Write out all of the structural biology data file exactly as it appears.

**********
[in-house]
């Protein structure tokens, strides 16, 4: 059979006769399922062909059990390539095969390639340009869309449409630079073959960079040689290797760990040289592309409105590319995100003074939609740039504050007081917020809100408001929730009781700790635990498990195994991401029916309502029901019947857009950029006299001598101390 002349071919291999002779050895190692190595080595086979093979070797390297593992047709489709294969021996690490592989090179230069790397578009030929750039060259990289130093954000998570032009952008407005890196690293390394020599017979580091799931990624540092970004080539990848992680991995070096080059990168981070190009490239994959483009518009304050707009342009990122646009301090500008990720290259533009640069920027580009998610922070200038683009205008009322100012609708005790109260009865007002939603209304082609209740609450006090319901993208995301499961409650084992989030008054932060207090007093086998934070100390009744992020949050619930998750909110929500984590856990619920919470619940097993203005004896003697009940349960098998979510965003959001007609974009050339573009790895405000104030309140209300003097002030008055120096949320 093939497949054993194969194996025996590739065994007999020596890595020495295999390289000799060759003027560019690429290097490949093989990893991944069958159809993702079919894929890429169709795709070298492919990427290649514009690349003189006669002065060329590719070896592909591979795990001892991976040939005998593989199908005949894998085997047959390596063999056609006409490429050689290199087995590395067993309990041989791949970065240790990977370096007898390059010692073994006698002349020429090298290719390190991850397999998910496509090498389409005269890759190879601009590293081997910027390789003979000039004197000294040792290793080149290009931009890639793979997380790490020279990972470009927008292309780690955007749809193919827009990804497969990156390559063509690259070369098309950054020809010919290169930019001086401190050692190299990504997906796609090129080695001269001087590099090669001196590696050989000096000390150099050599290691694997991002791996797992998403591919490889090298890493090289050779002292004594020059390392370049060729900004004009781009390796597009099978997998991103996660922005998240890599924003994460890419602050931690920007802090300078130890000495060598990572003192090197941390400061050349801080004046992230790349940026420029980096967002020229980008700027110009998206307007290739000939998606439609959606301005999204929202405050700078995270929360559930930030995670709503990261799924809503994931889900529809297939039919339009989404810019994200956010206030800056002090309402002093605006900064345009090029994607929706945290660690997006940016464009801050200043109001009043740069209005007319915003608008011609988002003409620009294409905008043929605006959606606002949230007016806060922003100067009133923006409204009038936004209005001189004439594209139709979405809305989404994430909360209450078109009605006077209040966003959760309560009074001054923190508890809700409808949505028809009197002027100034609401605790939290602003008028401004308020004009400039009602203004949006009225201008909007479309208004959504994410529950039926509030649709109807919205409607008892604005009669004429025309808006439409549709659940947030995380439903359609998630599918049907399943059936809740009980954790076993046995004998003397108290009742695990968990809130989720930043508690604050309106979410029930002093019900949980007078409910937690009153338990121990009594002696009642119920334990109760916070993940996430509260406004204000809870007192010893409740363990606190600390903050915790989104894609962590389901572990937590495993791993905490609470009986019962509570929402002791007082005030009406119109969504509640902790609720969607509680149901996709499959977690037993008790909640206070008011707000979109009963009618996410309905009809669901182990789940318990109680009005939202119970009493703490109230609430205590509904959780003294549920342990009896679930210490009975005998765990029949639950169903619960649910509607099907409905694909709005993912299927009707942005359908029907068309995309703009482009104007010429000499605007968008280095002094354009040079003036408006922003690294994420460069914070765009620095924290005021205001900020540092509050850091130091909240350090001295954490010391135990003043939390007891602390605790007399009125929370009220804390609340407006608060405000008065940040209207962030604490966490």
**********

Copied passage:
[in-house]
């Protein structure tokens, strides 16, 4: 059979006769399922062909059990390539095969390639340009869309449409630079073959960079040689290797760990040289592309409105590319995100003074939609740039504050007081917020809100408001929730009781700790635990498990195994991401029916309502029901019947857009950029006299001598101390 002349071919291999002779050895190692190595080595086979093979070797390297593992047709489709294969021996690490592989090179230069790397578009030929750039060259990289130093954000998570032009952008407005890196690293390394020599017979580091799931990624540092970004080539990848992680991995070096080059990168981070190009490239994959483009518009304050707009342009990122646009301090500008990720290259533009640069920027580009998610922070200038683009205008009322100012609708005790109260009865007002939603209304082609209740609450006090319901993208995301499961409650084992989030008054932060207090007093086998934070100390009744992020949050619930998750909110929500984590856990619920919470619940097993203005004896003697009940349960098998979510965003959001007609974009050339573009790895405000104030309140209300003097002030008055120096949320 093939497949054993194969194996025996590739065994007999020596890595020495295999390289000799060759003027560019690429290097490949093989990893991944069958159809993702079919894929890429169709795709070298492919990427290649514009690349003189006669002065060329590719070896592909591979795990001892991976040939005998593989199908005949894998085997047959390596063999056609006409490429050689290199087995590395067993309990041989791949970065240790990977370096007898390059010692073994006698002349020429090298290719390190991850397999998910496509090498389409005269890759190879601009590293081997910027390789003979000039004197000294040792290793080149290009931009890639793979997380790490020279990972470009927008292309780690955007749809193919827009990804497969990156390559063509690259070369098309950054020809010919290169930019001086401190050692190299990504997906796609090129080695001269001087590099090669001196590696050989000096000390150099050599290691694997991002791996797992998403591919490889090298890493090289050779002292004594020059390392370049060729900004004009781009390796597009099978997998991103996660922005998240890599924003994460890419602050931690920007802090300078130890000495060598990572003192090197941390400061050349801080004046992230790349940026420029980096967002020229980008700027110009998206307007290739000939998606439609959606301005999204929202405050700078995270929360559930930030995670709503990261799924809503994931889900529809297939039919339009989404810019994200956010206030800056002090309402002093605006900064345009090029994607929706945290660690997006940016464009801050200043109001009043740069209005007319915003608008011609988002003409620009294409905008043929605006959606606002949230007016806060922003100067009133923006409204009038936004209005001189004439594209139709979405809305989404994430909360209450078109009605006077209040966003959760309560009074001054923190508890809700409808949505028809009197002027100034609401605790939290602003008028401004308020004009400039009602203004949006009225201008909007479309208004959504994410529950039926509030649709109807919205409607008892604005009669004429025309808006439409549709659940947030995380439903359609998630599918049907399943059936809740009980954790076993046995004998003397108290009742695990968990809130989720930043508690604050309106979410029930002093019900949980007078409910937690009153338990121990009594002696009642119920334990109760916070993940996430509260406004204000809870007192010893409740363990606190600390903050915790989104894609962590389901572990937590495993791993905490609470009986019962509570929402002791007082005030009406119109969504509640902790609720969607509680149901996709499959977690037993008790909640206070008011707000979109009963009618996410309905009809669901182990789940318990109680009005939202119970009493703490109230609430205590509904959780003294549920342990009896679930210490009975005998765990029949639950169903619960649910509607099907409905694909709005993912299927009707942005359908029907068309995309703009482009104007010429000499605007968008280095002094354009040079003036408006922003690294994420460069914070765009620095924290005021205001900020540092509050850091130091909240350090001295954490010391135990003043939390007891602390605790007399009125929370009220804390609340407006608060405000008065940040209207962030604490966490």